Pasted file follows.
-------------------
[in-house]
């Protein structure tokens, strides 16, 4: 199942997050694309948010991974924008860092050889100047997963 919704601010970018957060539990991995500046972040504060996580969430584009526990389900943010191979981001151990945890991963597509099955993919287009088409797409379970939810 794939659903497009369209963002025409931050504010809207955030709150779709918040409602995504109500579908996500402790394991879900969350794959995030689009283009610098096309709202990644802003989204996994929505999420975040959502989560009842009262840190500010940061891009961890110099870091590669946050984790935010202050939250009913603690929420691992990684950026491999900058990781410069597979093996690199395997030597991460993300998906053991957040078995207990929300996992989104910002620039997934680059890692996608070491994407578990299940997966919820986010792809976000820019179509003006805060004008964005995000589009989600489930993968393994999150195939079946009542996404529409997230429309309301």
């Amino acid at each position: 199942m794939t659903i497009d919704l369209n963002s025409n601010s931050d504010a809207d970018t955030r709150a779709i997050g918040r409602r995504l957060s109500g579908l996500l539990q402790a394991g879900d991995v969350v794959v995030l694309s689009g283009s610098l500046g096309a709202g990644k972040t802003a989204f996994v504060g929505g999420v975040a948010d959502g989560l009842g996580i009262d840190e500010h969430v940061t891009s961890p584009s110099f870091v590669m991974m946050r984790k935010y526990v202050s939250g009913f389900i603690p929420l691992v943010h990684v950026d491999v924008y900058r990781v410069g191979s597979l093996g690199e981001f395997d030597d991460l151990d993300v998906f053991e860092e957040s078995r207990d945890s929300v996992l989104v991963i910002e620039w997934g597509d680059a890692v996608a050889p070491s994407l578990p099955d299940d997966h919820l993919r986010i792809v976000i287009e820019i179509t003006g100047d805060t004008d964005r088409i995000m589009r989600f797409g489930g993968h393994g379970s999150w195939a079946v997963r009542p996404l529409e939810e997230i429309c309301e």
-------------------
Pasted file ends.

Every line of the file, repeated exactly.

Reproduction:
[in-house]
């Protein structure tokens, strides 16, 4: 199942997050694309948010991974924008860092050889100047997963 919704601010970018957060539990991995500046972040504060996580969430584009526990389900943010191979981001151990945890991963597509099955993919287009088409797409379970939810 794939659903497009369209963002025409931050504010809207955030709150779709918040409602995504109500579908996500402790394991879900969350794959995030689009283009610098096309709202990644802003989204996994929505999420975040959502989560009842009262840190500010940061891009961890110099870091590669946050984790935010202050939250009913603690929420691992990684950026491999900058990781410069597979093996690199395997030597991460993300998906053991957040078995207990929300996992989104910002620039997934680059890692996608070491994407578990299940997966919820986010792809976000820019179509003006805060004008964005995000589009989600489930993968393994999150195939079946009542996404529409997230429309309301």
């Amino acid at each position: 199942m794939t659903i497009d919704l369209n963002s025409n601010s931050d504010a809207d970018t955030r709150a779709i997050g918040r409602r995504l957060s109500g579908l996500l539990q402790a394991g879900d991995v969350v794959v995030l694309s689009g283009s610098l500046g096309a709202g990644k972040t802003a989204f996994v504060g929505g999420v975040a948010d959502g989560l009842g996580i009262d840190e500010h969430v940061t891009s961890p584009s110099f870091v590669m991974m946050r984790k935010y526990v202050s939250g009913f389900i603690p929420l691992v943010h990684v950026d491999v924008y900058r990781v410069g191979s597979l093996g690199e981001f395997d030597d991460l151990d993300v998906f053991e860092e957040s078995r207990d945890s929300v996992l989104v991963i910002e620039w997934g597509d680059a890692v996608a050889p070491s994407l578990p099955d299940d997966h919820l993919r986010i792809v976000i287009e820019i179509t003006g100047d805060t004008d964005r088409i995000m589009r989600f797409g489930g993968h393994g379970s999150w195939a079946v997963r009542p996404l529409e939810e997230i429309c309301e």